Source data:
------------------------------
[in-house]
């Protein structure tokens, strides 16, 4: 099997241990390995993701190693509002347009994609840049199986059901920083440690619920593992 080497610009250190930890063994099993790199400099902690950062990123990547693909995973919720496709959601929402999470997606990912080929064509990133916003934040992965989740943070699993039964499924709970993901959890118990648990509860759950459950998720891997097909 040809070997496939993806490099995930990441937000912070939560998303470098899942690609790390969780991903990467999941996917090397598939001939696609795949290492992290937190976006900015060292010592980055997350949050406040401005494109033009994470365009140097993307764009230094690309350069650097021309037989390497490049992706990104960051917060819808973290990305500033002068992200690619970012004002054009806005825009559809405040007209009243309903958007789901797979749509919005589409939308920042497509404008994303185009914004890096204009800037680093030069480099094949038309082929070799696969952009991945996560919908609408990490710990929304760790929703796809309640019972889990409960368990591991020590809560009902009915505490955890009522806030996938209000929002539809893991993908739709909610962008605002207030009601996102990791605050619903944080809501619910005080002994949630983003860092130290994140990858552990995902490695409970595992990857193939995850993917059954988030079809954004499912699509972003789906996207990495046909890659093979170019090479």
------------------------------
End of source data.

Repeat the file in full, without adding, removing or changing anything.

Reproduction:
[in-house]
């Protein structure tokens, strides 16, 4: 099997241990390995993701190693509002347009994609840049199986059901920083440690619920593992 080497610009250190930890063994099993790199400099902690950062990123990547693909995973919720496709959601929402999470997606990912080929064509990133916003934040992965989740943070699993039964499924709970993901959890118990648990509860759950459950998720891997097909 040809070997496939993806490099995930990441937000912070939560998303470098899942690609790390969780991903990467999941996917090397598939001939696609795949290492992290937190976006900015060292010592980055997350949050406040401005494109033009994470365009140097993307764009230094690309350069650097021309037989390497490049992706990104960051917060819808973290990305500033002068992200690619970012004002054009806005825009559809405040007209009243309903958007789901797979749509919005589409939308920042497509404008994303185009914004890096204009800037680093030069480099094949038309082929070799696969952009991945996560919908609408990490710990929304760790929703796809309640019972889990409960368990591991020590809560009902009915505490955890009522806030996938209000929002539809893991993908739709909610962008605002207030009601996102990791605050619903944080809501619910005080002994949630983003860092130290994140990858552990995902490695409970595992990857193939995850993917059954988030079809954004499912699509972003789906996207990495046909890659093979170019090479």